U.S. stocks fell on Tuesday as some large tech stocks moved lower and new inflation data continued to show a sharp rise in prices.
The Nasdaq Composite led the decline, falling 1.14% to 15,237.64. The S&P 500 slid 0.75% to close at 4,634.09. The Dow Jones Industrial Average held up better than its counterparts but still fell 106.77 points, or 0.30%, to 35,544.18.
Tech stocks were a main source of weakness on Tuesday, though the sector trimmed its losses in afternoon trading. Microsoft was a major drag on the market averages, falling 3.2%. Fellow software stock Adobe dropped 6.6%.
Elsewhere, automaker Ford slid nearly 1.9% following news that by 2030 Toyota would be investing $35 billion into battery-powered electronic vehicles, a space in which Ford has sought to establish itself as a leader. Tesla shares fell 0.8% after filings with the Securities and Exchange Commission revealed that CEO Elon Musk sold another $906.5 million in shares.
Shares of Netflix, Apple and Amazon all ended the session in negative territory as well.
“The large cap names are now starting to fall by the wayside, which is exactly what happened in 2018, the last time we had sort of that rolling correction idea,” Morgan Stanley chief investment officer Mike Wilson said on CNBC’s “Halftime Report.”
The down day on Wall Street followed the November reading for the producer price index showing a year-over-year increase of 9.6%, the fastest pace on record and above the 9.2% expected by economists, according to Dow Jones. The index rose 0.8% month over month, above the 0.5% expected.
The hotter-than-expected inflation reading comes as the Federal Reserve also kicks off its two-day meeting on Tuesday. The central bank will release a statement on Wednesday with quarterly projections for the economy, inflation and interest rates. Chairman Jerome Powell will also hold a press conference.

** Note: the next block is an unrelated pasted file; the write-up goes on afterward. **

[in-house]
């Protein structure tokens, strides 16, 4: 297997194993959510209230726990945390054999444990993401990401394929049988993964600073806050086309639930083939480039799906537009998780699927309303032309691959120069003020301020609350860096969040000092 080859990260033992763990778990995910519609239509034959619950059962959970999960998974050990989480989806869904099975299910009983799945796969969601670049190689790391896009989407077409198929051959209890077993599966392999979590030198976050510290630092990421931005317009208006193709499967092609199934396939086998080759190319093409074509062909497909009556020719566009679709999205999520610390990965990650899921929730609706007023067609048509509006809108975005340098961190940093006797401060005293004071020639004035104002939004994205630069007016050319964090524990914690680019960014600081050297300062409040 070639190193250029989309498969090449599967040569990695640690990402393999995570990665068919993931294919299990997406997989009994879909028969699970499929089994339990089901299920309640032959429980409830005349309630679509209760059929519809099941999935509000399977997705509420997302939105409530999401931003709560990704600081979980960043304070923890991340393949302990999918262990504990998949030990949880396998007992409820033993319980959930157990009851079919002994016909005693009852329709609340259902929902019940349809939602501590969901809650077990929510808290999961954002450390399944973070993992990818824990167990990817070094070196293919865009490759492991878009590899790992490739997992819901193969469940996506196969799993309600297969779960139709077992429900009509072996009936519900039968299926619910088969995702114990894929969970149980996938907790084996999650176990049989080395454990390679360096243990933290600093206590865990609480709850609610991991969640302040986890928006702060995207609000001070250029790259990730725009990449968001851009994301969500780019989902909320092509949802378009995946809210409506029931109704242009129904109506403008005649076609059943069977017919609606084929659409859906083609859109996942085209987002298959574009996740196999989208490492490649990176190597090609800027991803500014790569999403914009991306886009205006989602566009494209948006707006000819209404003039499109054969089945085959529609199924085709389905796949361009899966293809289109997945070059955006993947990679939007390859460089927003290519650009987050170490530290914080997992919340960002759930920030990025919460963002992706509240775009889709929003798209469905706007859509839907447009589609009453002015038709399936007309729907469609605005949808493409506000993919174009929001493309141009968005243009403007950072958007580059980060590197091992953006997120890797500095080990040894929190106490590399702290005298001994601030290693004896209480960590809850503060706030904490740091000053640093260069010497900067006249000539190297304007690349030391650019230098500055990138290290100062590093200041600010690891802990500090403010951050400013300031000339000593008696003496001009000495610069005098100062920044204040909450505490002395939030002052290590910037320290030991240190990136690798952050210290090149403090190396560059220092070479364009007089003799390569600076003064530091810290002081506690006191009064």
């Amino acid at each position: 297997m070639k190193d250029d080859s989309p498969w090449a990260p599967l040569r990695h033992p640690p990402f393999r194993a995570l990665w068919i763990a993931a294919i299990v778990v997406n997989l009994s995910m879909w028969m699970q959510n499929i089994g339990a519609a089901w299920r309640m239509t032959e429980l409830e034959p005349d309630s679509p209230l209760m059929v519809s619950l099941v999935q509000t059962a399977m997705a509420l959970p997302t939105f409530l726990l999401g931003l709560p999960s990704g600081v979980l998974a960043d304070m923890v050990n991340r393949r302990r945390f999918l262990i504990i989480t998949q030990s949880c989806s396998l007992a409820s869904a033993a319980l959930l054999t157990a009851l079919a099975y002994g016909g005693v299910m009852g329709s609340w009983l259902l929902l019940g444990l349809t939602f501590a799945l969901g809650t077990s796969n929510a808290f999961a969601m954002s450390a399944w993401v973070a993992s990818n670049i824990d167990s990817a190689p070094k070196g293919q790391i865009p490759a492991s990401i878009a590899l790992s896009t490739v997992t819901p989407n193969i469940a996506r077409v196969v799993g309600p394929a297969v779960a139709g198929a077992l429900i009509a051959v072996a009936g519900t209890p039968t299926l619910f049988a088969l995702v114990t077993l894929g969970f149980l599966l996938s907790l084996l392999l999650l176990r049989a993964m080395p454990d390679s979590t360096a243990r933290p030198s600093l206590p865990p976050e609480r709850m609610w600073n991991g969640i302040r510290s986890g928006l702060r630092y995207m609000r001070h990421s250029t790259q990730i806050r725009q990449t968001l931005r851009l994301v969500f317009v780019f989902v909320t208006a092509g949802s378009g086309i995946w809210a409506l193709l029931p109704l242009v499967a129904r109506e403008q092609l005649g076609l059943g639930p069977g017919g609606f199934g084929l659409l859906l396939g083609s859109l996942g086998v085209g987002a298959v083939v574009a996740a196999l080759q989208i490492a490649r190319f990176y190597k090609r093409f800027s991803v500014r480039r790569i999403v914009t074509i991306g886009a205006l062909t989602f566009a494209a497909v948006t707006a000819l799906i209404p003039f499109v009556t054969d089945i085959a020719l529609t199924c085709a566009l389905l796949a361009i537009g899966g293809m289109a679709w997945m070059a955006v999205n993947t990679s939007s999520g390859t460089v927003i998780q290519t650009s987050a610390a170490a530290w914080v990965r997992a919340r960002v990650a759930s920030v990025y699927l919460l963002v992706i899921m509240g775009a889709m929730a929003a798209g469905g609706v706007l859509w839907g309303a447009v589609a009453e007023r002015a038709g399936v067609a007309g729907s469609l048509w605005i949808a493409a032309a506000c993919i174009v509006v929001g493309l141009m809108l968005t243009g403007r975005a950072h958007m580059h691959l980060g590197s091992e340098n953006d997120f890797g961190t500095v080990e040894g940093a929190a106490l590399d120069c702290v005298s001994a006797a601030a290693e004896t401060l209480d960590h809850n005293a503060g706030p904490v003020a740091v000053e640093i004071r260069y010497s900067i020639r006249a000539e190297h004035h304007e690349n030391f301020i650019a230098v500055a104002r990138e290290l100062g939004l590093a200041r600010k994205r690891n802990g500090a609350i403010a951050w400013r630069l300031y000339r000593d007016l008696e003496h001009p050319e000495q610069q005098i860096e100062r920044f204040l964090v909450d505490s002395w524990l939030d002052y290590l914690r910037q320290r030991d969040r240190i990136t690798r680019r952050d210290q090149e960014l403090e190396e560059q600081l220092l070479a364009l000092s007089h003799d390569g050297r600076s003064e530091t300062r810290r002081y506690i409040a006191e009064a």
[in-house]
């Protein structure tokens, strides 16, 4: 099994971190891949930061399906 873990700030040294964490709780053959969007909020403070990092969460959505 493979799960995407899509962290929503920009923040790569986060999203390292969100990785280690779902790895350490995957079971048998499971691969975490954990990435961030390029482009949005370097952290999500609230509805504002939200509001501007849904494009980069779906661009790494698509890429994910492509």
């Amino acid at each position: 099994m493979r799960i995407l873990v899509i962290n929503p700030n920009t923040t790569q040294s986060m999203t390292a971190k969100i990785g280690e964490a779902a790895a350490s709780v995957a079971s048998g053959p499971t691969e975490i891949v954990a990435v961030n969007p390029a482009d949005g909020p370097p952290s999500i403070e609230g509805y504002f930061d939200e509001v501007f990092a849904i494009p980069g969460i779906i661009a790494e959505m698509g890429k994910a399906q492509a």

Investors will be watching closely this week for commentary around if the Fed plans to accelerate the end of its bond-buying program. At present, the central bank’s asset purchase program will end in June 2022, but several officials have spoken about ending the purchases sooner.
The latest CNBC Fed Survey showed that investment professionals and economists expect the Fed to wind down its asset purchases by March and begin rate hikes in June.
Wolfe Research strategist Chris Senyek said in a note to clients on Tuesday that the Fed will need to walk a fine line to avoid spooking the markets.
“Fed Chair Powell has a very difficult communication job ahead of him tomorrow afternoon. We’re in line with consensus and expect the Fed to end its tapering program in March/April and start hiking in May,” the note said. “If Fed Chair Powell emphasizes that the FOMC remains flexible, the ‘Fed put’ should remain in place. However, if his tone is overly hawkish, it could turn into a disaster like December 2018.”
On the positive side for the market, major bank stocks rose along with interest rates, with Goldman Sachs and Bank of America each adding more than 1%. Regional banks also outperformed.
On the Covid front, Pfizer announced that its drug aimed at treating patients with the virus proved effective in a final analysis, including against the new omicron variant. However, the World Health Organization warned on Tuesday that the new variant appeared to be spreading faster than previous versions of the virus.
Tuesday’s moves marked a second straight down day for Wall Street. However, the Dow and S&P 500 are still within roughly 3% of their intraday record highs. The Nasdaq is about 6% below its high-water mark.